Don’t just take my word for it, both Lucinda Williams and Steve Earle have namechecked Egge as an outstanding artist that should be on every serious music collectors’ radar. For the unenlightened this new album is as good a place as any to start. Intoxicating!
Review by Declan Culliton
Leslie Stevens Sinner Thirty Tigers
Having shared stages and studios with the likes of John Fogerty, Father John Misty, Jackson Browne and Jonny Fritz, Sinner finds LA based singer songwriter Leslie Stevens recording her debut solo album. With the accolade of ‘Best Country Singer’ in 2018 courtesy of LA Weekly, the ten track album features material that is accurately described as ‘country’ and thankfully avoids any attempts to target the over populated and more often bland, ‘country/crossover’ market. Instead, what we get from Stevens is a collection of songs, all self-written, that highlight her knockout vocal ability alongside some slick instrumentation. Choosing Jonathan Wilson to produce may appear to be a wild card, given his own often quite left of centre solo recordings and his work with Dawes, Bonnie Prince Billy, Conor Oberst, Roy Harper, Father John Misty and Roger Waters. However, it’s a well-suited marriage as Wilson manages to match the perfect sonics to complement Stevens’ impressive vocals. He also contributes guitar, bass, percussion, drums and mellotron. Their combined talents are displayed to the fullest effect on the title track where Stevens’ crystalline vocals impress alongside woozy guitar playing by Wilson.
The songs are simple and straightforward in the best possible sense, seldom deviating from classic female country singer songwriter territory. Echoes of Ashley Munroe and Sunny Sweeney appear across a number of her deliveries which, for me, is certainly not a bad thing.
In the true country sense the album is laced with pedal steel guitar, in particular on You Don’t Have To Be So Tough and bookender The Long Goodbye. Storybook sounds like a young Nanci Griffith at her best and Falling is a country barroom blues delight. Depression, Descent, the albums highlight, hits the spot on first time listen and demands repeated plats.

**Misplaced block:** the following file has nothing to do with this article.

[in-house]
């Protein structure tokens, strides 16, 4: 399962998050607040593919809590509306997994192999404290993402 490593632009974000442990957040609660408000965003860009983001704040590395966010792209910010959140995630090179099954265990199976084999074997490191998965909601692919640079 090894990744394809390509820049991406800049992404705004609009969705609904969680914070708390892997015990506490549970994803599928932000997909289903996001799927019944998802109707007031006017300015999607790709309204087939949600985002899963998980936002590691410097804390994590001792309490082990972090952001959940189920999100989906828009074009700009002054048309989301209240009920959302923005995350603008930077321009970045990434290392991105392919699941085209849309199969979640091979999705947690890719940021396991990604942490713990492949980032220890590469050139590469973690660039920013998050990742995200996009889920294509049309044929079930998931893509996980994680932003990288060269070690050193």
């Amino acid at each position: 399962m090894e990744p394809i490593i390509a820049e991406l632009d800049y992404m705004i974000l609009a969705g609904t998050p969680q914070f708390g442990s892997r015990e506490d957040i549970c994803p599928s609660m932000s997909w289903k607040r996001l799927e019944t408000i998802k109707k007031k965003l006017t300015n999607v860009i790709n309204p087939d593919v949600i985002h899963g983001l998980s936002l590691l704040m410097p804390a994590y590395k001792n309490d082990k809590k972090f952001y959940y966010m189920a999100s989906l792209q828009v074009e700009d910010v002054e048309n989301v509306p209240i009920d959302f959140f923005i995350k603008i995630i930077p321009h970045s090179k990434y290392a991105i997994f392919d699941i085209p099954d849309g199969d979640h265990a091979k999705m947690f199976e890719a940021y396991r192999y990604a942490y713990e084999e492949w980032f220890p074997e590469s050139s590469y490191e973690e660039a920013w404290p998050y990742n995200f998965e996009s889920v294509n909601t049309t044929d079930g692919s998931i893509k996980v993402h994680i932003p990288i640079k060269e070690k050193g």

Stevens is about to embark on a tour of Europe in the coming weeks with dates in Denmark and the U.K. culminating in an appearance at The Long Road Festival in early September. If undiluted non-commercial country is on your radar, do grasp the opportunity to catch the honeyed voiced Stevens in the live setting. Make no mistake, this young lady's talents expand way beyond her noteworthy vocal capabilities. A top shelf album and a reminder of just how magical ‘real’ country music can be.
Review by Declan Culliton
Edgar Loudermilk Band, featuring Jeff Autry Lonesome Riverboat Blues Rural Rhythm
In 2015, bassist Edgar Loudermilk decided to form his own bluegrass band after having successfully served his time in some of the top bands around (Rhonda Vincent, Marty Rabon and others). He called on the services of his friend and fellow Georgian, Jeff Autry (a powerhouse of an acoustic flatpicker) who had spent 14 years touring with the now sadly disbanded John Cowan Band. Since then, this hard driving bluegrass band has been no stranger to the highways of the US and Canada, but this is their first full album together. Not surprising for a bunch of road warriors, the predominant theme of the collection of 12 songs is one of loss - be that loss of family/friends or loss of one’s connection to home.